new programs and you say the stock market will lead to the
Mr. GLASSMAN: Right.
LAMB: The chicken and egg thing here, though. What is the
government--is the government doing anything to create this stock
Mr. GLASSMAN: Well...
LAMB: ...you're suggesting could go to 36,000?
Mr. GLASSMAN: I think that's a--that's a good--that's a very
important question and it's--it's kind of a complicated answer. The
argument that--one of the arguments we make in this book is that
people have been really scared of stocks, much more than they should
have--they sh--than they--than they should be. And when you're scared
of a particular kind of investment, it means that you don't want to
pay a high price for it. And as a result you get a pretty big return.
That's essentially what's happened with the stock market. Now we--we
see people becoming less scared of the stock market, understanding
that it's not as risky as they thought it was. And therefore, are
bidding up the prices of stocks. And we think that's a rational
Now how much of that decline in risk is the result of government
policies? I think some of it is. And we say that in the book. We
list about 10 different risk factors we think have de--are declining.
And one of them really is better government management, both on the
monetary side, which is what the Federal Reserve is in charge of, and
on the fiscal side, which is essentially, taxes, and on the regulatory
side as well. Also, national security has generally improved. You
know, if you're in a cold war, if you're worried about a nuclear bomb
going off, you're apt to be a little bit more reluctant to put a lot
of your money into the stock market. So in those senses, government,
I think, has had something important to do with the rise in the stock
LAMB: What's driving it?
Mr. GLASSMAN: What is driving what--what government is doing or...
LAMB: No, you was talking about the efficiencies and the better-run
government and all that. What is driving it?
Mr. GLASSMAN: I think it's really--I think it's--I think it's pretty
much evolutionary. In a way, the New Deal was an aberration, in my
opinion, that America has always been a country which--on the spectrum
of freedom or private enterprise or, you know, slug it out in the
marketplace, competition being the best way to solve problems and get
the best products, the best services at the lowest cost. I mean, this
country, throughout the 19th century and through most of the 20th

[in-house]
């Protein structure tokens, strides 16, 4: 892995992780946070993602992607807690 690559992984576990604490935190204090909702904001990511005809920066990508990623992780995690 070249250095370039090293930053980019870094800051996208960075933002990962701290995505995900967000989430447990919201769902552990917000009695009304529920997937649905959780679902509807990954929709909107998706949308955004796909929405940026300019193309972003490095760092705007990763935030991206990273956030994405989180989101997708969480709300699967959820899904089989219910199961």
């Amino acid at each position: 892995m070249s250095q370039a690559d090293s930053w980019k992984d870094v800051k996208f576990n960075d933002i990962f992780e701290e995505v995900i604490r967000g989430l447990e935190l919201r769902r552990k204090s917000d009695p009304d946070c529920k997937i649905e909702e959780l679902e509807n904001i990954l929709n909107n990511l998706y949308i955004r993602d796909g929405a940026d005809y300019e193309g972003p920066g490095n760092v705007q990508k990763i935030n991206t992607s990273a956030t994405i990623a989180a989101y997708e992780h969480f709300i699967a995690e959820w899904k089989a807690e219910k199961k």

century, was on that part of the spectrum.
And then the crash occurred and then government stepped in. It was an
emergency and I think it was perfectly appropriate to do that. Now I
think over the last six years we've seen a--a slow evolutionary
dismantling of the structures that were put in place during a period
that began with the New Deal and probably ended arou--with Lyndon
Johnson, maybe ended with Richard Nixon, somewhere in there. Since
then, things have changed and why? I think it's probably because
people have--have become more understanding that markets are usually
the best solution, especially to economic problems. And more and more
people have come around. You--you take somebody like Larry Summers,
who's the secretary of the Treasury, his tradition--certainly the
tradition in which he was schooled was generally Keynesian in the
sense that government intervention was almost a very necessary part of
running any kind of an economy. Well, based on what he's been saying
in recent years, he doesn't believe that anymore. He believes that
markets are the best way to solve problems.
LAMB: Have you ever worked in government?
Mr. GLASSMAN: No, I never have.
LAMB: Do you ever want to?
Mr. GLASSMAN: I don't think so. I mean, maybe if it was--if it was
the right job I would want to. But--and I don't--I'm not exactly sure
what that right job would be. Secretary of the Treasury, I would take
LAMB: Do you have--do you put a label at all on yourself? Any way to
define your own politics?
Mr. GLASSMAN: Well, I--the label I put on myself is libertarian,
which is--no, not Democrat, not Republican. It means that I think
that--that liberty as opposed to other kinds of political values is
the most important one. I mean, I'm not a--kind of a raving
libertarian. I don't believe that everything ought to be privatized,
that--you know, H Street in downtown Washington should be privatized.
But I do believe that private solutions are frequently a lot better
than government solutions, partly because they give people personal
freedom, which I think is something that's enshrined in the
Declaration of Independence and the Constitution. So that usually
puts me on the side of Republicans on economic issues and frequently
on the side of Democrats on social issues. In other words, I don't
believe, as a lot of conservatives do, like--let's say, Bill Kristol,
the editor of--of--of The Weekly Standard or even Bill Bennett, whom